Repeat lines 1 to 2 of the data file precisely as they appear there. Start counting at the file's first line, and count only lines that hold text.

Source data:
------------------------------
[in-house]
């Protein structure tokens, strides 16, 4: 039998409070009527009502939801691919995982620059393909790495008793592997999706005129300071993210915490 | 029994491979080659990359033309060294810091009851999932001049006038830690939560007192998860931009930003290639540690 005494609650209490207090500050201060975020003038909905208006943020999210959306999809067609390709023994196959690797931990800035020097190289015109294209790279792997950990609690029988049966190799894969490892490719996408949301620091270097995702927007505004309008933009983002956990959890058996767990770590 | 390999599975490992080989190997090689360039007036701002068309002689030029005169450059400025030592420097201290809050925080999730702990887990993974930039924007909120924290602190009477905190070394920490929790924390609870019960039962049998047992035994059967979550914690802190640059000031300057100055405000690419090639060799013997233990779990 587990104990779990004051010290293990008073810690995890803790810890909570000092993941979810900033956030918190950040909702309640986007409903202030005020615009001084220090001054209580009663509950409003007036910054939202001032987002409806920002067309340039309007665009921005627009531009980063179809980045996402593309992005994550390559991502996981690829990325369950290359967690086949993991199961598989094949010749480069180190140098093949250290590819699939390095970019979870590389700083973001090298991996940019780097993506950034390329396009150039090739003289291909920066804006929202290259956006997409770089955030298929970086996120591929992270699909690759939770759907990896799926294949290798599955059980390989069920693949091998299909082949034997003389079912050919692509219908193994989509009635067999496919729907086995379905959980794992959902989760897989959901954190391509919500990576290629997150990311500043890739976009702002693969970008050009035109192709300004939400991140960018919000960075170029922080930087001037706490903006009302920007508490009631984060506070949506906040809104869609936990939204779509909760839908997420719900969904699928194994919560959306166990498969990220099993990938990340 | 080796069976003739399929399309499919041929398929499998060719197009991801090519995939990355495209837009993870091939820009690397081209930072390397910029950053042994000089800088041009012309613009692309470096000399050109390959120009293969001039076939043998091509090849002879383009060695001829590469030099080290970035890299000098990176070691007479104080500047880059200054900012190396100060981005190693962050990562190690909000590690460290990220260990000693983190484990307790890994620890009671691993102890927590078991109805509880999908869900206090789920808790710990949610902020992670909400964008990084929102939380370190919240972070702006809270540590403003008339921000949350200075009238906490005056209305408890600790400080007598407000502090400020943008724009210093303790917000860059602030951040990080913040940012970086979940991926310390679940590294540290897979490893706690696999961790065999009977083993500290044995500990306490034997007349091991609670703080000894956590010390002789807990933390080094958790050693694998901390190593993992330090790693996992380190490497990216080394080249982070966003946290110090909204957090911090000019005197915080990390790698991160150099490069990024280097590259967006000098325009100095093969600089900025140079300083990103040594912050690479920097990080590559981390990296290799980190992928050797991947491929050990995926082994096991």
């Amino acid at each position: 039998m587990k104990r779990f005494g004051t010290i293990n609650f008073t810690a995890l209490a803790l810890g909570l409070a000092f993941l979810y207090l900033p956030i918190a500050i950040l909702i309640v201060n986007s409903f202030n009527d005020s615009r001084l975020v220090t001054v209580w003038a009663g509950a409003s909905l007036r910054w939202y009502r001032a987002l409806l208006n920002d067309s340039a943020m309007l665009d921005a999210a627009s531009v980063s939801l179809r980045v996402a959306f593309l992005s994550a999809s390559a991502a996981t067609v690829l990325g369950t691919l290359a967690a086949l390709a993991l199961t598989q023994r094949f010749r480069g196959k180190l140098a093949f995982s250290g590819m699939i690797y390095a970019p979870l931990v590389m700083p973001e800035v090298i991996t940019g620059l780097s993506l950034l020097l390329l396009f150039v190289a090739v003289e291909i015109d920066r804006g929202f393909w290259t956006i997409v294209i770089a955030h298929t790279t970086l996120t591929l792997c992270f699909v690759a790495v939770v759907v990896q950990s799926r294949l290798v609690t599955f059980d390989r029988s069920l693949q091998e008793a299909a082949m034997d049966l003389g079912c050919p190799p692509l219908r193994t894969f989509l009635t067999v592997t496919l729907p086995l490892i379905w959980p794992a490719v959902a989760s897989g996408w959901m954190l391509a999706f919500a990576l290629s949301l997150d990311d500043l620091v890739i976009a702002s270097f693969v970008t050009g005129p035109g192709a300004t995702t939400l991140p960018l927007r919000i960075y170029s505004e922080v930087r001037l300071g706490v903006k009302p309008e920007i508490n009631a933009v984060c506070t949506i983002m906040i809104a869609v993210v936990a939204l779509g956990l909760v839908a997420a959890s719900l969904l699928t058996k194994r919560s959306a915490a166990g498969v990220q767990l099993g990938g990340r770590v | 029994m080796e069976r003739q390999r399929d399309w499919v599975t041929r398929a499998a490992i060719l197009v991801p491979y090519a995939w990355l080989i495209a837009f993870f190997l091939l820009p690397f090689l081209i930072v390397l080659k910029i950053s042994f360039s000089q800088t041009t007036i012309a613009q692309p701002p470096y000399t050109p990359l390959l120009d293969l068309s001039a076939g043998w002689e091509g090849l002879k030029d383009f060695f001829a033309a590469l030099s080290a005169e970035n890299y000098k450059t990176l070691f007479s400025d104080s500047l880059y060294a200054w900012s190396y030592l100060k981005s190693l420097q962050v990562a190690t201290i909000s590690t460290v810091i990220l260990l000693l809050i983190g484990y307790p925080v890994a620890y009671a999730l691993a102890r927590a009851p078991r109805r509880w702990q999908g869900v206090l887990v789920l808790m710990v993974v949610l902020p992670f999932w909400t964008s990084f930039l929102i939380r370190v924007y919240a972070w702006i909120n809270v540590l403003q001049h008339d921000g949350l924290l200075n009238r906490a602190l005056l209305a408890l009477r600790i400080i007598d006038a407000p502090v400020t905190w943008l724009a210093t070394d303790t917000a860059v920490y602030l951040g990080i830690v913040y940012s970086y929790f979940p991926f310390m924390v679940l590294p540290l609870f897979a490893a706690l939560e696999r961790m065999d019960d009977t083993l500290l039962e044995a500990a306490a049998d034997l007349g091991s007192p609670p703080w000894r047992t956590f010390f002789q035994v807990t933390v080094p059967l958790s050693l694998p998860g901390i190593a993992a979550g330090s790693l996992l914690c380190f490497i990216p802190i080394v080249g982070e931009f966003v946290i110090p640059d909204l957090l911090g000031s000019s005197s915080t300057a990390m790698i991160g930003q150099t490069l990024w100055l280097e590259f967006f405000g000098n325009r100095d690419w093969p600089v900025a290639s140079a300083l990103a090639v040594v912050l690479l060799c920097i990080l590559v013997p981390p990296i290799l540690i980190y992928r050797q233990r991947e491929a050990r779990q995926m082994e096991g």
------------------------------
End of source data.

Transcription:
[in-house]
């Protein structure tokens, strides 16, 4: 039998409070009527009502939801691919995982620059393909790495008793592997999706005129300071993210915490 | 029994491979080659990359033309060294810091009851999932001049006038830690939560007192998860931009930003290639540690 005494609650209490207090500050201060975020003038909905208006943020999210959306999809067609390709023994196959690797931990800035020097190289015109294209790279792997950990609690029988049966190799894969490892490719996408949301620091270097995702927007505004309008933009983002956990959890058996767990770590 | 390999599975490992080989190997090689360039007036701002068309002689030029005169450059400025030592420097201290809050925080999730702990887990993974930039924007909120924290602190009477905190070394920490929790924390609870019960039962049998047992035994059967979550914690802190640059000031300057100055405000690419090639060799013997233990779990 587990104990779990004051010290293990008073810690995890803790810890909570000092993941979810900033956030918190950040909702309640986007409903202030005020615009001084220090001054209580009663509950409003007036910054939202001032987002409806920002067309340039309007665009921005627009531009980063179809980045996402593309992005994550390559991502996981690829990325369950290359967690086949993991199961598989094949010749480069180190140098093949250290590819699939390095970019979870590389700083973001090298991996940019780097993506950034390329396009150039090739003289291909920066804006929202290259956006997409770089955030298929970086996120591929992270699909690759939770759907990896799926294949290798599955059980390989069920693949091998299909082949034997003389079912050919692509219908193994989509009635067999496919729907086995379905959980794992959902989760897989959901954190391509919500990576290629997150990311500043890739976009702002693969970008050009035109192709300004939400991140960018919000960075170029922080930087001037706490903006009302920007508490009631984060506070949506906040809104869609936990939204779509909760839908997420719900969904699928194994919560959306166990498969990220099993990938990340 | 080796069976003739399929399309499919041929398929499998060719197009991801090519995939990355495209837009993870091939820009690397081209930072390397910029950053042994000089800088041009012309613009692309470096000399050109390959120009293969001039076939043998091509090849002879383009060695001829590469030099080290970035890299000098990176070691007479104080500047880059200054900012190396100060981005190693962050990562190690909000590690460290990220260990000693983190484990307790890994620890009671691993102890927590078991109805509880999908869900206090789920808790710990949610902020992670909400964008990084929102939380370190919240972070702006809270540590403003008339921000949350200075009238906490005056209305408890600790400080007598407000502090400020943008724009210093303790917000860059602030951040990080913040940012970086979940991926310390679940590294540290897979490893706690696999961790065999009977083993500290044995500990306490034997007349091991609670703080000894956590010390002789807990933390080094958790050693694998901390190593993992330090790693996992380190490497990216080394080249982070966003946290110090909204957090911090000019005197915080990390790698991160150099490069990024280097590259967006000098325009100095093969600089900025140079300083990103040594912050690479920097990080590559981390990296290799980190992928050797991947491929050990995926082994096991």